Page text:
Saturday, February 19, 2005

“When darkness comes, we go to sleep.”

I wrote the following after a emotionally exhausting shooting day. My project on the street family is almost finished, but I fear that the effect they'll have on me has just begun.

She hasn't stopped asking me to bring her to Singapore. She knows I'm studying, and only 21. She told me, she'll wait till I get myself a job and my own company so I can get a visa for her. She says she'll wait. And of coruse, write letters in the mean time.

What on earth will her address be? Mirpur Road, the zinc roofed tent under the tree next to the Rubbish Dump along Dhanmondi Residential Area Road 7? I don't know.


It is a difficult line to keep behind, the line that distinguishes reality and myth, that changes lives into stories. How do I tell the truth of Sufia’s life, without turning her into a statistic – another analogy to be used to elicit temporary pity and sympathy – how do I prevent this?

Hers is not a story to be forgotten, for the simple fact that I have met her, and I have known her, and she has combed my hair and let me into what she called her worthless existence. And for anyone reading this, she must be the same to you. Do not insult her pains and sorrow by allocating her a space alongside the rest of the people whose lives serve simply as a contrast to yours.

Intelligence is etched along the lines of her face that has bore too much sun, and in the lines next to her eyes that have seen too much. She knows she is poor, it is a fact not worthy of discussion. She needs money, she wants to buy a house, and a license to drive so she can work again.

In the two weeks that I spent with her and her family on the street, the only emotion I have seen on her face is that of silent resolution – a sort of grim determination to make it through the day, to finish the routine so she can sleep to awake to another day.

But in our longest conversation ever, the face which I thought could only show strength broke into pieces. I had thought it impossible for her eyes to show more sorrow than it already contained, but I was wrong.

When she was about to leave her son at the hospital, he asked, “Mother, where are you going?” And she said, “To get you a doctor.” And he leaned his head on her arm, an only son seeking solace in his mother.

She told me, she had thought he was resting, that he was relieved the way a child is grateful for his mother’s comfort when he falls down. And suddenly she was there in that hospital room for a second time, her whole body shaking as she told me, no, he was not resting, he was dying. And soon, Shahuddin, 28, was dead.

It is impossible to understand a mother’s grief, and to think that I do would be to insult Sufia. And so I looked as Yasmine, her youngest daughter, whose mental capacity did not allow her to understand why her mother is crying. I was looking for hope, but Yasmine’s uncomprehending eyes showed none.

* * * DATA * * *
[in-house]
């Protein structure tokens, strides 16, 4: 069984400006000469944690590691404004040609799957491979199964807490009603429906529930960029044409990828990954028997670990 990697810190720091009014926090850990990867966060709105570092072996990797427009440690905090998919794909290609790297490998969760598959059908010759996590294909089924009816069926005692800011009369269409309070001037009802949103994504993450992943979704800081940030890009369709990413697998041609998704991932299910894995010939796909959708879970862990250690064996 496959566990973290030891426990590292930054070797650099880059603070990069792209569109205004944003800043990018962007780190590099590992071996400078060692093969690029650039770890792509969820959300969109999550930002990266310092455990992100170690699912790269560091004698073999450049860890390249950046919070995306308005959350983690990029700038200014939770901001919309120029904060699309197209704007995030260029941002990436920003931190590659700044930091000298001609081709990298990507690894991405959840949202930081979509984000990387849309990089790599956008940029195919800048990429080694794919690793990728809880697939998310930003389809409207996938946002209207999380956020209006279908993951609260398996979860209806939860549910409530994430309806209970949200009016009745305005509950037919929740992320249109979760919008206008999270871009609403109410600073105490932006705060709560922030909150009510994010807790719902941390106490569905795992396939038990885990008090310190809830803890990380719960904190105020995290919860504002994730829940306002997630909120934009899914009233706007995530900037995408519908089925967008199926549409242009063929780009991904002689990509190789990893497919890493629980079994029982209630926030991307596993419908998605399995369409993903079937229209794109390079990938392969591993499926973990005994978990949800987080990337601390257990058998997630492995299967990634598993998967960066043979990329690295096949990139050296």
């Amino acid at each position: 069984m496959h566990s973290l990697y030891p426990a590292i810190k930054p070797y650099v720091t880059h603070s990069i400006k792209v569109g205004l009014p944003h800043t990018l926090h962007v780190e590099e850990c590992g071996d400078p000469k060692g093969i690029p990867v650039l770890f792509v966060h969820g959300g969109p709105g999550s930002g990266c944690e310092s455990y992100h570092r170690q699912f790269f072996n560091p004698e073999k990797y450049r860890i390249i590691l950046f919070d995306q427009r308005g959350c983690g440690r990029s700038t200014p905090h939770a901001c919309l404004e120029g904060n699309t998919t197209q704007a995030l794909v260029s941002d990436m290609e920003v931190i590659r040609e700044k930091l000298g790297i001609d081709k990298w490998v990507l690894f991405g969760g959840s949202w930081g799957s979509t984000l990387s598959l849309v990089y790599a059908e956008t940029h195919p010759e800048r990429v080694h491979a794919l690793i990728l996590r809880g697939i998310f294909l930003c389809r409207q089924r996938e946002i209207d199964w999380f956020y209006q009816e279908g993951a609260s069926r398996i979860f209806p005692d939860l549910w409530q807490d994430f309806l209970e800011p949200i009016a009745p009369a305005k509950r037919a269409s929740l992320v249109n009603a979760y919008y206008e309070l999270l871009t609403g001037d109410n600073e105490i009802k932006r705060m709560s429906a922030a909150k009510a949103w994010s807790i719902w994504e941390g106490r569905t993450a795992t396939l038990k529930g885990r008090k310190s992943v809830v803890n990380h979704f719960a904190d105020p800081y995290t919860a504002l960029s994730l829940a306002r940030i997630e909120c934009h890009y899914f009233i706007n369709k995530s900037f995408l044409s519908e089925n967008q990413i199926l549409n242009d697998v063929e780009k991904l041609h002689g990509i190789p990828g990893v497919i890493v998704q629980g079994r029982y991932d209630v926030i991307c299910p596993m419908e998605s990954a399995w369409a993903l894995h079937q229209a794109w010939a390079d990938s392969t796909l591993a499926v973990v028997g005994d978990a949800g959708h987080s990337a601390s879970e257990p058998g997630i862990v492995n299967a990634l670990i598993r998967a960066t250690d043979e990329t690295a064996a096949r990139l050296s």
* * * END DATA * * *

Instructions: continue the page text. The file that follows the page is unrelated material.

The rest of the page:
How can a woman like her sing and laugh? Why have I had the privilege of seeing her smile, when she has so few of those to give? In her generosity to me, she had fooled me to think she had managed to keep her spirit free of sorrow. And while I had initially saluted her for that, I realized how impossible that was.

Her tragedy is that this sorrow is not her own. In the faces and the eyes all around me here, I see the same story of loss, pain and hopelessness, repeated till it disappears into a vague fog that you can’t touch and see.

Yasmine is 12, and the only words she can say are guttaral noises only her mother comprehends. She does not understand the concept of hygiene, and flys into a rage when she is unable to express herself. Scars are scattered haphazardly across her wrists, which she shows me with a wide smile, the same smile I see on children’s faces when they present their first drawing and painting.

I wonder, what would she say if she could speak? Will she tell me how sad she is? Can she even understand her situation? Am I allowed to pity her if she does not pity herself? What will she say when I tell her that millions of children around the world do not have to drink water out of a hose, that they have houses where they keep their books and toys and hot water to bath with every night? Does she even realize that there are other types of existence?

This is a girl who has been invisible her whole life, someone society chooses to ignore. This is why her happiness depends on the amount of attention she receives, and why she constantly clamors for the focus of my camera.

I thought I had found a family who could show me how happiness comes easily to those who do not have much. That the answer to life was basic existence and contentment. It’s true, in their world, that happiness is cheap and easy to come by. But happiness is not contentment, and it never will be for them.



Anonymous said...

How do you define 'contentment'? Is it your definition that decides or designates whether or not they are content or does the family have their own understanding of contentment?
I think it's rather judgmental to to say they have not experienced or do not know what is contentment.

Ghim Lay said...

Girl I don't know what to say. But what you wrote really touched me.

JC said...


Jess said...

I am using the family's own definition of contentment. People who are contented will not constantly talk about leaving their situation, wanting a new life, a new house, more money. They will not call their life "not living", and not constantly ask me to help them in various ways so that they can leave their home on the street.

And who the hell are you?

Anonymous said...

Someone you've been chit-chatting with. =) But, again, just because you're working in a 'third world' country, which by many has been defined as 'poor' or 'lacking access to resources,' does it always mean people there are discontent and unhappy?